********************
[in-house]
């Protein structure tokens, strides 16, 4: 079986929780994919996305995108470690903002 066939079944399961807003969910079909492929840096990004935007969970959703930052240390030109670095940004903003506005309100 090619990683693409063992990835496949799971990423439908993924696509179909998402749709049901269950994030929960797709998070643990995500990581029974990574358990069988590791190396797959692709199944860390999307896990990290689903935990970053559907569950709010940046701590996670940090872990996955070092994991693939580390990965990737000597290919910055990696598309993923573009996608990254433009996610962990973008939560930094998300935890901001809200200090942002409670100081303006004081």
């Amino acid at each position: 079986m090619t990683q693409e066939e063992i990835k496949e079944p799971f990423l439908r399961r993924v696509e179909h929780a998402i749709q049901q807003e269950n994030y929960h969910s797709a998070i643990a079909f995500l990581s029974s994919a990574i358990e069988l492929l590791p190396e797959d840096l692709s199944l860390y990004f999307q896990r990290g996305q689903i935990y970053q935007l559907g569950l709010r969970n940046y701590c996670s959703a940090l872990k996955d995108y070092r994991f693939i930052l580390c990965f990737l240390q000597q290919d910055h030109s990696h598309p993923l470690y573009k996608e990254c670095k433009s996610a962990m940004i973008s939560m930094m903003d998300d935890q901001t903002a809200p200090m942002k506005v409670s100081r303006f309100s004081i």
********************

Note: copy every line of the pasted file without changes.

[in-house]
């Protein structure tokens, strides 16, 4: 079986929780994919996305995108470690903002 066939079944399961807003969910079909492929840096990004935007969970959703930052240390030109670095940004903003506005309100 090619990683693409063992990835496949799971990423439908993924696509179909998402749709049901269950994030929960797709998070643990995500990581029974990574358990069988590791190396797959692709199944860390999307896990990290689903935990970053559907569950709010940046701590996670940090872990996955070092994991693939580390990965990737000597290919910055990696598309993923573009996608990254433009996610962990973008939560930094998300935890901001809200200090942002409670100081303006004081």
């Amino acid at each position: 079986m090619t990683q693409e066939e063992i990835k496949e079944p799971f990423l439908r399961r993924v696509e179909h929780a998402i749709q049901q807003e269950n994030y929960h969910s797709a998070i643990a079909f995500l990581s029974s994919a990574i358990e069988l492929l590791p190396e797959d840096l692709s199944l860390y990004f999307q896990r990290g996305q689903i935990y970053q935007l559907g569950l709010r969970n940046y701590c996670s959703a940090l872990k996955d995108y070092r994991f693939i930052l580390c990965f990737l240390q000597q290919d910055h030109s990696h598309p993923l470690y573009k996608e990254c670095k433009s996610a962990m940004i973008s939560m930094m903003d998300d935890q901001t903002a809200p200090m942002k506005v409670s100081r303006f309100s004081i």